Tea party hopes to shed racist claims

Since its emergence on the national seen last year, the Tea Party movement has been pegged as a home for white, middle-class suburbanites, angry  over government spending, rising taxes and pork.

Several national polls by Gallup, CNN, Quinnipiac and others have borne out the Tea Part demographic, listing membership as more than 80 percent white and wealthier and better educated than the average American.

And while the hravily white dominated group does not openly espouse racsim, accoding to many, it has crepat into the party’s ranks and taken up residence like a cancer.

In fact the party’s displays of anger at President Obama prompted the NAACP Tuesday to approve a resolution demanding the party condemn the racist elements within the party. That debate has raged for months and included claims by civil rights stalwart U.S. Rep John Lewis (D-GA), that he was spit on by tea Party members when he arrived at the Capitol building for the final vote on healthcare reform. The NAACP site boasts pictures it identifies as Tea Party members carrying racist signs.

Now, a group of national tea party organizers has planned an event they say will dispel the notion that the party is ruled by whites and condones racism.

The event, called Uni-Tea, is planned for July 31 in Philadelphia’s Independence mall and will feature several prominent black speakers who are tea Party members.  Among the group to speak is Charles Payne, a conservative contributor to Fox Business News, former Navy pilot  Frantz Kebreau, who is National Director of the National Association for the Advancement of Conservative People of All Colors and author and political analyst Andre Harper.

“The purpose of Uni-Tea is to demonstrate that the TEA Party is a broad spectrum of Americans who are tired of business as usual in Washington and to show that TEA parties are not the small pockets of extremists as the mainstream media portrays them,” said former state senator Richard LaRossa of Ewing, who served in the senate for two terms and is advising the Tea Party on the Uni-Tea event.  “These are real Americans who love their country and believe in freedom.”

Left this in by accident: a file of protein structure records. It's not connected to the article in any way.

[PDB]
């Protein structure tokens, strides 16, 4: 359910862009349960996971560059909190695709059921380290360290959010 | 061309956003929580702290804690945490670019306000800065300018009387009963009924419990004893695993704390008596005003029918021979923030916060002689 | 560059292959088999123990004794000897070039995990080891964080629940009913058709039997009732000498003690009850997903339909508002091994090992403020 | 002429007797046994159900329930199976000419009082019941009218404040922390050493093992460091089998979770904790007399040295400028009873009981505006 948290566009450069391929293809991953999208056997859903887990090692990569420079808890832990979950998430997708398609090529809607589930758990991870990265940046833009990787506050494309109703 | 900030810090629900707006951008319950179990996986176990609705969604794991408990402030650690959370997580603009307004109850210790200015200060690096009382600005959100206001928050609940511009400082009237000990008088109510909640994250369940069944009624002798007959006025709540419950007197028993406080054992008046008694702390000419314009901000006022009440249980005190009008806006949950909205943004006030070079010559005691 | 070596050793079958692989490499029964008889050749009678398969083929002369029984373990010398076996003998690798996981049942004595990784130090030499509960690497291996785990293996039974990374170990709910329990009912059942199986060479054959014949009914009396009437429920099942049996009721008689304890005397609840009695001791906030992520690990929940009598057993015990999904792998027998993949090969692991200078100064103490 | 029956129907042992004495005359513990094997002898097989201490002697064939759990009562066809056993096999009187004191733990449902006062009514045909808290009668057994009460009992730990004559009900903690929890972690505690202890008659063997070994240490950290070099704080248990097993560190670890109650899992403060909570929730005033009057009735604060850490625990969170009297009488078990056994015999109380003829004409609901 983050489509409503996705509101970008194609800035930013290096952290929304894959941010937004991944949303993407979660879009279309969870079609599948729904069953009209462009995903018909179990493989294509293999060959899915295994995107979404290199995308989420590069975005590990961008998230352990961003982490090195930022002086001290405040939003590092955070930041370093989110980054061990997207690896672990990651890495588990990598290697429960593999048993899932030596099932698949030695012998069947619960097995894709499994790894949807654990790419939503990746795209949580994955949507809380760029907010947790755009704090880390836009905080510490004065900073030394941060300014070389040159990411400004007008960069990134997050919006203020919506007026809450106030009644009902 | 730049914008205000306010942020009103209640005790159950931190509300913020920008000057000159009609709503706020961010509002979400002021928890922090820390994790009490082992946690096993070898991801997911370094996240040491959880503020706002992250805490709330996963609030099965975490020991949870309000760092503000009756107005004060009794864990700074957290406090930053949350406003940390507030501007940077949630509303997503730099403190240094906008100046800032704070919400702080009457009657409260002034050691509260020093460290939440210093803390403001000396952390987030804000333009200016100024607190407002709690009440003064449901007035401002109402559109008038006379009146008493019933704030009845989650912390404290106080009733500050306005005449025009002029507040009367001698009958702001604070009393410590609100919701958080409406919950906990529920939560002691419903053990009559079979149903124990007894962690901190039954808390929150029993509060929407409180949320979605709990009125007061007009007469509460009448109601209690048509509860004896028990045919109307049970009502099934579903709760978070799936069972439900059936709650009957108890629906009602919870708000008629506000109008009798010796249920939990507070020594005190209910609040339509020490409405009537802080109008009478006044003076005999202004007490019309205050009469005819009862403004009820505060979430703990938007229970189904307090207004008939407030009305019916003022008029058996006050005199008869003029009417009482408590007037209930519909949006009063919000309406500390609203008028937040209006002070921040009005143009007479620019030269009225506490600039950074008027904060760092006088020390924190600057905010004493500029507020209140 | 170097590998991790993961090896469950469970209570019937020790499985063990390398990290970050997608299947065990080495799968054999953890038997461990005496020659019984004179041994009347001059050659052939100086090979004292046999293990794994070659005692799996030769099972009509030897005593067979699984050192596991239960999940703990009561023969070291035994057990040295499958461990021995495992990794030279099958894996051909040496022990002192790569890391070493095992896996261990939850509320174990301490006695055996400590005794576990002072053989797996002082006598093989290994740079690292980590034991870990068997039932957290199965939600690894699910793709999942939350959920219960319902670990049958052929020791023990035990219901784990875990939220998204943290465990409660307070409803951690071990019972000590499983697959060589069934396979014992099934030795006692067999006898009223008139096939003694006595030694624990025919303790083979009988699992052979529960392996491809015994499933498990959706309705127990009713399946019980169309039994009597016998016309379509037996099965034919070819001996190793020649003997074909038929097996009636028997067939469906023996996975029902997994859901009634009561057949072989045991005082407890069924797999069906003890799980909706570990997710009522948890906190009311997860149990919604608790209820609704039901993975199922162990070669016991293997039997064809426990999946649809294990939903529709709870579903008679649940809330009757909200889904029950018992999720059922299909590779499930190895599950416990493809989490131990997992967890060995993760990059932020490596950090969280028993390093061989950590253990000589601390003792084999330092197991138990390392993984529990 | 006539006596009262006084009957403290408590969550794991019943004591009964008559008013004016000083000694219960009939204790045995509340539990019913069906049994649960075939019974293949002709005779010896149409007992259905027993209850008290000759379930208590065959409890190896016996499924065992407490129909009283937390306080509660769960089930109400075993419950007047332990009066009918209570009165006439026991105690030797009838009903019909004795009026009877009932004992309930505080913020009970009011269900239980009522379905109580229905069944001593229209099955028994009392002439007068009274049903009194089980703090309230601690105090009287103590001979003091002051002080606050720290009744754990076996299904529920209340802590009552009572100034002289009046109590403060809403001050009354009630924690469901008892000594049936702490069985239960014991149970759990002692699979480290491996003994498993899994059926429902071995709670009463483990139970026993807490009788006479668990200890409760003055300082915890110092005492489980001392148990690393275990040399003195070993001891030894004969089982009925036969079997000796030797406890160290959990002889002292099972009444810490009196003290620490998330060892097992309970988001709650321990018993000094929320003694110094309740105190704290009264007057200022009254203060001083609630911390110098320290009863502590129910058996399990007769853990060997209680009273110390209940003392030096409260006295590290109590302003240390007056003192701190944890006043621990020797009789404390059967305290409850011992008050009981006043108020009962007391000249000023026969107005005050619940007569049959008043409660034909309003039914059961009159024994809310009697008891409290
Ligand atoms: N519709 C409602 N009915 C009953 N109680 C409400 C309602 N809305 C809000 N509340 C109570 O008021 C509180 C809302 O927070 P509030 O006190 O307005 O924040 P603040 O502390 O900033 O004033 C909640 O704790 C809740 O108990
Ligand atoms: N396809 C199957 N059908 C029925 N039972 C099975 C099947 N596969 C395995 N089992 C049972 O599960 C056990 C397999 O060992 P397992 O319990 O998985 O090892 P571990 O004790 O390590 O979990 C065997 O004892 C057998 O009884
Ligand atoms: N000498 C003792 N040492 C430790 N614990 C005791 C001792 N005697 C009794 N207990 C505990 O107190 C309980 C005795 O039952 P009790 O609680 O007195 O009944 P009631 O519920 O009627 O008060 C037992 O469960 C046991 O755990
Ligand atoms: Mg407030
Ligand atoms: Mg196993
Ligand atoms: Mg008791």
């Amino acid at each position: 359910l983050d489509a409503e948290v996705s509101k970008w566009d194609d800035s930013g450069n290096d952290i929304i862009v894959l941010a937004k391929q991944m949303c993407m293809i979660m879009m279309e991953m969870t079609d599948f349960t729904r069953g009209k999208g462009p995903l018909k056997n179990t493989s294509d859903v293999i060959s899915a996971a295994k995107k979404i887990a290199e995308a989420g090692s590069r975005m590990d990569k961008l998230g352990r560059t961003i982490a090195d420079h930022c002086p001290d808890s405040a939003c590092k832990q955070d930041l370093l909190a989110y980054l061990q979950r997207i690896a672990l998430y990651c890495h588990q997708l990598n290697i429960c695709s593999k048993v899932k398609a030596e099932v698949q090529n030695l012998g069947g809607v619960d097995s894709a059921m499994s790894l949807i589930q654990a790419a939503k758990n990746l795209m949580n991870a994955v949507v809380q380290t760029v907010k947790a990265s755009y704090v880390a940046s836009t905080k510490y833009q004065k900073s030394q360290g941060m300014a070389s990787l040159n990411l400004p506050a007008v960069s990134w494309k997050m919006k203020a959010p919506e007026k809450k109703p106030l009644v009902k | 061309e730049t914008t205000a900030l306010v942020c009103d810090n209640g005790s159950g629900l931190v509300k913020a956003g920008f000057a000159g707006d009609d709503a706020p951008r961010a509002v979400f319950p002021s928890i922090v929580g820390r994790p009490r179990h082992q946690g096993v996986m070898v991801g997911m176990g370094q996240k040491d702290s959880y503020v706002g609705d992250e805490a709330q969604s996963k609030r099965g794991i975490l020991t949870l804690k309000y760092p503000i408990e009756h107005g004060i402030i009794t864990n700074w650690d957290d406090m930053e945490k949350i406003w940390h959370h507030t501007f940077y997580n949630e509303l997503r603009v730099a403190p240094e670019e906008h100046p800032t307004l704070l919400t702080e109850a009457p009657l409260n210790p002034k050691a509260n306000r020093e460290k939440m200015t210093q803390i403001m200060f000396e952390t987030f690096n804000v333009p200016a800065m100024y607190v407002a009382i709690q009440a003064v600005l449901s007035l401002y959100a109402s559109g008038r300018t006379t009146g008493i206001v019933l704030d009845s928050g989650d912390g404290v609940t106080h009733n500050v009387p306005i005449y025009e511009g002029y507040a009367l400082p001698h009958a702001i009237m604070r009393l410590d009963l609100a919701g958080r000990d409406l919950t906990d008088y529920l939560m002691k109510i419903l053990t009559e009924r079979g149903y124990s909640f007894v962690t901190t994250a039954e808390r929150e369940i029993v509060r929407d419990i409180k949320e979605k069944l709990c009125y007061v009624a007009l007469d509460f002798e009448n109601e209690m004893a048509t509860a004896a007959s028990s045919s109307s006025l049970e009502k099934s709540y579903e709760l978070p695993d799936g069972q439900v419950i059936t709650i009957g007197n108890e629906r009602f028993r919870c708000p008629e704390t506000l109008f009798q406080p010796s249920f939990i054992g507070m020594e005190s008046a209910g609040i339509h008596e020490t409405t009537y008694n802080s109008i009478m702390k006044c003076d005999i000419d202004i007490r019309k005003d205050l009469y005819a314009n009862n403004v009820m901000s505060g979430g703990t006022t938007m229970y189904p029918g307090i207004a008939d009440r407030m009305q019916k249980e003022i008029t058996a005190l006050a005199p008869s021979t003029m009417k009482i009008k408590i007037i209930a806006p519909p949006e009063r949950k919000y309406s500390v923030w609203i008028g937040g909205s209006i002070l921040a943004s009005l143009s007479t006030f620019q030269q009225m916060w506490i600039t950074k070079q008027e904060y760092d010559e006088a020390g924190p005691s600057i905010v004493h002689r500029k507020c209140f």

Kebreau, a former liberal Democrat who says he changed his affiliation after doing some research on what he called the party’s history of opposition to civil rights, said the Philadelphia event is about moving beyond race and abolishing identity politics.

He has spoken at nearly 100 tea party rallies, Kebreau said, and he has never felt a hint of racism, despite an overwhelming white presence.  He’s never seen signs or heard the epithets the NAACP sites in its resolution.

“Whenever I give my speeches, I usually spend about 45 minutes to an hour shaking hands and getting hugs,” he said. “The most profound aspect of the tea party rallies for me has been the number of people that come with tears in their eyes, because they are ready to get beyond race.  They weren’t raised racist and they have never been racist.”

But NAACP Sr. Vice President of Advocacy and Policy Hilary Shelton said in an interview Wednesday that it is the responsibilty of Tea Party activist like Kebreau and others not just to speak out about the movement or deny that the part is racist, but also to repudiate the racist and extremist factions.

“When we see the kind of violence that erupts on Capitol Hill it is because they have not denounced it,” said Shelton, who stressed that the NAACP does not paint the entire movement as racist.  “They have to repudiate it. The idea of a mass movement in the first place is to get a message across.  The problem is that message now includes those very disturbing messages we have seen and heard.”

The Philadelphia event is scheduled from July 31 from 12 to 3 p.m.

Tea party hopes to shed racist claims